Building an Economy that Works for Everyone

What about the other 99%?: income, wealth and wages

Economic reality is sinking in for many Americans. Newspapers report people are ‘tightening their belts’ and retailers bemoan shoppers who are ‘sitting on their wallets’.

But in retrospect, today’s problems are a train that’s been on the track since at least the 1970’s.

Trends in real family income, distribution of wealth, personal savings rates and other economic indicators reveal burgeoning inequality affecting 95% of Americans.

For example, between 1949 and 1979, the inflation-adjusted average hourly wage for production workers rose 75 percent, from $9.00 to $15.78. Since 1979, despite increases in productivity of over 60%, that same wage has risen only 2 percent, from $15.78 to $16.11.

Or take wealth distribution, which now heavily favors those at the top. In 2004, the top 1% controlled 34.3% of the wealth in the United States, while the bottom 90% controlled just 28.7%. And the personal savings rate fell to an astonishing -1.1% in 2006 from 11.2%, in 1982.

But perhaps the single most destructive blow to middle- and lower-class has been the restructuring of the tax code to benefit corporations and wealthy citizens.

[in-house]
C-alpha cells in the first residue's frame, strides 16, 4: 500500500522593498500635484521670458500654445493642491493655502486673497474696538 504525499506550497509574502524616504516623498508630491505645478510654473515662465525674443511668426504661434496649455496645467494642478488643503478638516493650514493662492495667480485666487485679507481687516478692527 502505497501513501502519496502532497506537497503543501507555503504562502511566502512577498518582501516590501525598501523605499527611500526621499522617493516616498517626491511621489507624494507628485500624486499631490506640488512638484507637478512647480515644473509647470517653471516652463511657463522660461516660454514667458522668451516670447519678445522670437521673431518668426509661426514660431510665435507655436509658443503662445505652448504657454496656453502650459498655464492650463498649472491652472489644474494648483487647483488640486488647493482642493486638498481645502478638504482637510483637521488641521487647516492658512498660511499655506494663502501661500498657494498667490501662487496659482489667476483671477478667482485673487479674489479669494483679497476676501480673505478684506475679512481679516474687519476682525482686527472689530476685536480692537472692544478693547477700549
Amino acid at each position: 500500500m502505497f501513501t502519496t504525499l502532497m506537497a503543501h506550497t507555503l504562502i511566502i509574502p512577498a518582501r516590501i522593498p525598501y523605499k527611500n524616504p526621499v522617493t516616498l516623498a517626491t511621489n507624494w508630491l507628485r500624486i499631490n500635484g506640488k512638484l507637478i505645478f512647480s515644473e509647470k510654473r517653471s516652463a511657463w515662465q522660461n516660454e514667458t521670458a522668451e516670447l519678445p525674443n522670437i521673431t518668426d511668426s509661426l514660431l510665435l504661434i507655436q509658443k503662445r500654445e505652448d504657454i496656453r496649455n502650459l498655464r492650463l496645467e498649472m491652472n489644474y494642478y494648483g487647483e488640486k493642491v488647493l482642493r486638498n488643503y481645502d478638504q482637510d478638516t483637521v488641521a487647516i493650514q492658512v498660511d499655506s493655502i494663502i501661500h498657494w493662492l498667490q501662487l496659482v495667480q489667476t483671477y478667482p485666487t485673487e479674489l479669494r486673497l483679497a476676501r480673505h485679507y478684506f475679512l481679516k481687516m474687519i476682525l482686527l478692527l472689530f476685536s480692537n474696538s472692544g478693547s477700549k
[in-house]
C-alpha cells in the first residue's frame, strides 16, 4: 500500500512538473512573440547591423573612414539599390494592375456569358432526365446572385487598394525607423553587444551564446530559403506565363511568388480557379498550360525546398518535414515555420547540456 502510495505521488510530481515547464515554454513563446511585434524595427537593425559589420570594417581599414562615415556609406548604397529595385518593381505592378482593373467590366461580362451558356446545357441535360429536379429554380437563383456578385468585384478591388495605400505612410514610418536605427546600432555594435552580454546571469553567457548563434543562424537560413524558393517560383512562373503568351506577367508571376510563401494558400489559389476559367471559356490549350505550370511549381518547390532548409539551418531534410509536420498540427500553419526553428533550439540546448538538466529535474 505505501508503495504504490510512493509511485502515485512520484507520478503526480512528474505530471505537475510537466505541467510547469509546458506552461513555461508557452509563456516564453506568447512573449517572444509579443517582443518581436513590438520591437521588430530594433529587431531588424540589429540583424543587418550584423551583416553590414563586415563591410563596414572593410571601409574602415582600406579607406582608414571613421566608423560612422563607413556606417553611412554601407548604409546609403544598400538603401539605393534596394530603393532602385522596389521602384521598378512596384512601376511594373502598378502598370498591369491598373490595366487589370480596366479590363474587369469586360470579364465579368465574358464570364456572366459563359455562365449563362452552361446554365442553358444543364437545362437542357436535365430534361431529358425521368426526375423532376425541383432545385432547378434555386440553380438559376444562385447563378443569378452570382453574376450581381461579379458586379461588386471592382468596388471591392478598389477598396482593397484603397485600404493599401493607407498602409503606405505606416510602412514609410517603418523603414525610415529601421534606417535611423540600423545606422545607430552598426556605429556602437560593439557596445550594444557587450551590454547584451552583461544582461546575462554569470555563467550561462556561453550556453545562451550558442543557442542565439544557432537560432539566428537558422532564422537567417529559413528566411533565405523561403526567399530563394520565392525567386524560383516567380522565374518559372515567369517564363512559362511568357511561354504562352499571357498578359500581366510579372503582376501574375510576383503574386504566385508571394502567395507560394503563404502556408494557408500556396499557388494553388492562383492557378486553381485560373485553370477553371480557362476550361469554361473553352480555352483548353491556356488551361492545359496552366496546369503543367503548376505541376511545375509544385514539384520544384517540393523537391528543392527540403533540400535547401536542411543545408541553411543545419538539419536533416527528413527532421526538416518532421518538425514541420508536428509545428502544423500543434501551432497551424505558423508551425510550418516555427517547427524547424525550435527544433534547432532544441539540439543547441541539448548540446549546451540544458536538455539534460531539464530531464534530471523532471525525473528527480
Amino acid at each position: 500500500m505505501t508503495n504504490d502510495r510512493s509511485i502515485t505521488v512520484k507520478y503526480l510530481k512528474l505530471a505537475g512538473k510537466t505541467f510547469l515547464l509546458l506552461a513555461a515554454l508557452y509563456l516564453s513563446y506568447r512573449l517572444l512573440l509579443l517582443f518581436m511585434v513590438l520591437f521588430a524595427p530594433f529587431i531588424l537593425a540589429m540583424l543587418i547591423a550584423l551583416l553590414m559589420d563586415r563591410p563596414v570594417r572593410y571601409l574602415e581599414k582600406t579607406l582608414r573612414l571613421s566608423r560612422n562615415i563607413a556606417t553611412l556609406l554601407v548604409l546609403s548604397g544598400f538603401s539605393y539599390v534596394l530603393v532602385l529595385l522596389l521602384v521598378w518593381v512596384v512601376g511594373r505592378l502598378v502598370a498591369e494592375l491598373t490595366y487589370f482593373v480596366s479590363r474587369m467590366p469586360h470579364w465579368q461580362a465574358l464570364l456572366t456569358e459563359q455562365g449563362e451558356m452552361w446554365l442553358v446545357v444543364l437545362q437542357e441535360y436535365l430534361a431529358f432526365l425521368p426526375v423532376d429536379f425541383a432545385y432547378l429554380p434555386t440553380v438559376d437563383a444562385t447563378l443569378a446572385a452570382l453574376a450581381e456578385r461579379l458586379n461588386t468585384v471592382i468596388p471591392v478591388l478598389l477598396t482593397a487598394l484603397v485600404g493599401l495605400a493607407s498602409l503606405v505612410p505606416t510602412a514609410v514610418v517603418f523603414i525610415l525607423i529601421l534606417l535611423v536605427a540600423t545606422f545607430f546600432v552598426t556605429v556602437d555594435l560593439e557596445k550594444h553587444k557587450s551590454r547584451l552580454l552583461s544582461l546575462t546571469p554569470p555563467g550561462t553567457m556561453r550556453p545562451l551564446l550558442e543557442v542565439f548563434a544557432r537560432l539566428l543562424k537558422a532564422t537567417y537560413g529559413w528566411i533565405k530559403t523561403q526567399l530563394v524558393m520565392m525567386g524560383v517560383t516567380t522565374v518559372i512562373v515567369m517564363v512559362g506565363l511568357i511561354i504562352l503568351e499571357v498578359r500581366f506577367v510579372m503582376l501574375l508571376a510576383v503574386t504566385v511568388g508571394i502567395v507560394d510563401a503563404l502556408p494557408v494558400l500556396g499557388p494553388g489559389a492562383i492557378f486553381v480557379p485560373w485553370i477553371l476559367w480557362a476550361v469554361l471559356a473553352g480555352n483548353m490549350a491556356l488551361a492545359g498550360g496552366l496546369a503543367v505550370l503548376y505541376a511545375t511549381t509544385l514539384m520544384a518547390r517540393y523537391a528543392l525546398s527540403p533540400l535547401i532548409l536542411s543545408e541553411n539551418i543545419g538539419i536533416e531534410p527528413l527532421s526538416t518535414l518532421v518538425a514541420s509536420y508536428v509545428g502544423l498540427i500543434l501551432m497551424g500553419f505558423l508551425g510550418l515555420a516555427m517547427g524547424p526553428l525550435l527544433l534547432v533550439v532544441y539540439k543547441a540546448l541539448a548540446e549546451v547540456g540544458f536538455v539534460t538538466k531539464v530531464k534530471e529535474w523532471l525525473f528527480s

Loopholes and exemptions have changed the rules of taxation to benefit a select few. In 2006, households in the bottom 20 percent received just $23 due to the Bush tax cuts. Households in the middle 20 percent received $448. Families in the top 1 percent received $39,020. And households in the top 0.1 percent received $200,523.

The headlines report on CEOs who make millions for mere weeks of work, and investment banks bailed out despite (at best) incompetence and (at worst) outright avarice. But strictly speaking, that isn’t news – that kind of inequality has been commonplace for decades in this country.

Nonetheless, the other 99% are footing the bill, and paying dearly for it: defunct retirement accounts, underwater mortgages, job losses and other indications of vast economic insecurity threatening millions of ordinary people.

It’s time our democratic institutions respond to the needs of the people – all of them – by removing the inequity of our tax structure, promoting a livable minimum wage for every worker, and encouraging personal savings. In other words: help Main Street; then Wall Street will have a chance to get better.

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